The old tales retold by Yi Zhongtian and Shi Yue, are clearly a cultural rebellion not only against the official historiography and its materials, but against the CPC’s political message as well. Because they tell people—the younger generation in particular—there are no differences in human terms between the emperors of thousands of years ago and the big shots in the political arena today; no political figures, therefore, should be mystified or treated as sacred. The CPC rulers understand the political implication of this cultural rebellion, of course, hence do not allow the likes of Yi Zhongtian to extend their historical fascination to the CPC’s history. As relations between the KMT and the CPC ease, however, more restricted areas of history are being broken, and as the fruits of research of the network of overseas Chinese continue to break the CPC blockade, a new generation of intellectuals in the PRC can see more and more of the whole picture of China’s modern history.
Even so, optimism about the Chinese people waking up from their historical bafflement, and avoiding being led into another great disaster is hardly called for. The level of materials and artifacts of the China of 90 years ago cannot be compared to today’s, of course; but the degree of political tolerance of those in power, the morale and ideological independence of academia, the energetic spirit of young people in China of that day, were incomparable greater than now. Had they seen the deference and obedience of faculty and students “dancing attendance” upon Hu Jintao when he came to Chinese Agriculture University on May 3, the students and scholars who took part in the May Fourth Movement would have given it a thumbs down.
The paradox of history is that the historical responsibility for China’s subsequent big disasters lies precisely with the movers and shakers of the May Fourth Movement 90 years ago. So, today, many of China's intellectual elite hold severely critical attitudes towards May Fourth cultural radicalism, arguing that cultural conservatism should be the guideline for China’s future development.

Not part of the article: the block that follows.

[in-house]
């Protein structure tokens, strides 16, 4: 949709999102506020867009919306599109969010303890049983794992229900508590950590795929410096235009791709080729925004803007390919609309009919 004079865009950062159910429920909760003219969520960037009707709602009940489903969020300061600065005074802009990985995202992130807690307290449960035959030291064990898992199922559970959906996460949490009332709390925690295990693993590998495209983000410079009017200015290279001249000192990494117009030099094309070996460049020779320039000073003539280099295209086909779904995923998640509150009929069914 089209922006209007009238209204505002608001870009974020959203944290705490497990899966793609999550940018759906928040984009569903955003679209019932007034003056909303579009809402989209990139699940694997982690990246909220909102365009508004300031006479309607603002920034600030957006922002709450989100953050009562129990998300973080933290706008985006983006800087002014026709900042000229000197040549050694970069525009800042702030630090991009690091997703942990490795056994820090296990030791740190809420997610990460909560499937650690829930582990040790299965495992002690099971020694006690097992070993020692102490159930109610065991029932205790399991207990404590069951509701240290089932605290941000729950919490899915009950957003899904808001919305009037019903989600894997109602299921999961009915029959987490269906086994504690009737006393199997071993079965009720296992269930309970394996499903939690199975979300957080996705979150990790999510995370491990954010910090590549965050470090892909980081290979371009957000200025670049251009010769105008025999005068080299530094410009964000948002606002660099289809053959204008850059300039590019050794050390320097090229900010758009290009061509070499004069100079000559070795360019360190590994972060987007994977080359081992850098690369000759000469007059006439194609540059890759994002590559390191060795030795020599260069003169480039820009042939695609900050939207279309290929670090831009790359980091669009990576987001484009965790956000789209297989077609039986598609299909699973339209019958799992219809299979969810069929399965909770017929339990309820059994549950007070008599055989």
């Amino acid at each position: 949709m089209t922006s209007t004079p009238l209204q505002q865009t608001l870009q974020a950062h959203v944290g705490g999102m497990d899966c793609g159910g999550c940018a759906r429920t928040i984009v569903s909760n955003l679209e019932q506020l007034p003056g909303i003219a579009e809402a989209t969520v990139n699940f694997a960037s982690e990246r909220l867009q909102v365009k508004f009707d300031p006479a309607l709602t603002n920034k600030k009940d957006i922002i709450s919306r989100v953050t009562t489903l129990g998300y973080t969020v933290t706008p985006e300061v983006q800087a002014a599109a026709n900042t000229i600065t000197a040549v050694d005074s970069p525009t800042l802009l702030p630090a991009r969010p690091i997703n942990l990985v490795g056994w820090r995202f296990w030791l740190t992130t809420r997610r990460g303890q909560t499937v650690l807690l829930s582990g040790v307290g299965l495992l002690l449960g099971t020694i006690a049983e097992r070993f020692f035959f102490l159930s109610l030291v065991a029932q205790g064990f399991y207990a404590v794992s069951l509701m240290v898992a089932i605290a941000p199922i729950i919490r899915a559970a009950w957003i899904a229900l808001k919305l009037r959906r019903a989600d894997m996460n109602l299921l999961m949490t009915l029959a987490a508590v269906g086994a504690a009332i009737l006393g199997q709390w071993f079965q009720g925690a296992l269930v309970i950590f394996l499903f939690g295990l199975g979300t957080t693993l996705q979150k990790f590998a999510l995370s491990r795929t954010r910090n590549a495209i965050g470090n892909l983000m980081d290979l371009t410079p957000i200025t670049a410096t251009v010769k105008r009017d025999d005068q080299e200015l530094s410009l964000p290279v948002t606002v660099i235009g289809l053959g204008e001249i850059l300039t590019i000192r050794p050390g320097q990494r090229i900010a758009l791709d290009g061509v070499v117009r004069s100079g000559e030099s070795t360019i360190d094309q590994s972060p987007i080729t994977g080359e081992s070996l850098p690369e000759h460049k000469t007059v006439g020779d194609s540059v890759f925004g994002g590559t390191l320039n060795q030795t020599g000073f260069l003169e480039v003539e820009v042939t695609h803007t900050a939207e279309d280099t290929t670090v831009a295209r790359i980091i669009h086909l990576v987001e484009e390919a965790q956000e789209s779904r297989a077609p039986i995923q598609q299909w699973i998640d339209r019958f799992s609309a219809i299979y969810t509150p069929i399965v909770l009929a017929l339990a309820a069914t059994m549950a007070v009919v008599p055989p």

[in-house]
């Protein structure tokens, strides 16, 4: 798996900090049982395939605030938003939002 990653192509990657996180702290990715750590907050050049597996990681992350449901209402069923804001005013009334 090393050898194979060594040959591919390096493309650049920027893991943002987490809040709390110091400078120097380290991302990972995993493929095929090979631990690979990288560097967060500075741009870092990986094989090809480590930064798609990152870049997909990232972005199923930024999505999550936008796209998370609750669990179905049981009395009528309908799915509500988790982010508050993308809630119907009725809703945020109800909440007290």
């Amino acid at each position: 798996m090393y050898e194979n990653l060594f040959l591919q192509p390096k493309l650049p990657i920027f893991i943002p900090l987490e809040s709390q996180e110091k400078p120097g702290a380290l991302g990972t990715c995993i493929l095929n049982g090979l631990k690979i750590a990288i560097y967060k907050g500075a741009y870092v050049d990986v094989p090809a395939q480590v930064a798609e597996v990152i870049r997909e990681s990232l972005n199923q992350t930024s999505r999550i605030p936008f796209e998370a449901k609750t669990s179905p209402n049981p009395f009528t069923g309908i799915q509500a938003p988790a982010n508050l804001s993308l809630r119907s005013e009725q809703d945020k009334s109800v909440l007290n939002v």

I accept that cultural radicalism takes some of the blame for the disasters of the last century, but fail to understand the actual proposals of cultural conservatism. Will cultural conservatism be able to succeed where cultural radicalism has failed? Such simplistic thinking is disturbing. Connected to China’s present realities, the regime controls unprecedented resources, and has formed a huge bureaucratic class who are incapable of providing basic social security to the majority of the population. Officials in Guizhou prostituting young girls , profiteers in Ningxia suborning judges in a joint fraud —appalling scandals like these show that the regime is losing its governing capacity. What does it actually mean to call for cultural conservatism it such times? Won’t a day come when the Chinese people, once again falling into historical bafflement, find that when making a stand is called for, no one is there to make it?
* Liang Jing, “Zhongguoren de lishi kunhuo” [Historical bafflement of the Chinese people], 5 May 2009 [梁京：“中国人的历史困惑”， 2009年5月 5日.]
 Wang Zhiqiu, “Guizhou Xishui gongzhi renyuan shexian piaoshe younü an kaiting shenli” [Trial of public officials in Xishui, Guizhou charged with prostituting young girls], Xinlang, 8 April 2009 [汪志球： “贵州习水公职人员涉嫌嫖宿幼女案开庭审理”， 新浪，2009年4月 8日 (http://news.sina.com.cn/c/2009-04-08/201517570490.shtml).].
 Huang Xiuli, “Ta ba 25 ming faguan la xiashui” [He dragged 25 judges underwater], Nanfang zhoumo, 30 April 2009 [黄秀丽： “他把25名法官拉下水”， 南方周末，2009年4月 30日 (http://www.nanfangdaily.com.cn/epaper/nfzm/content/20090430/ArticelA05002FM.htm).].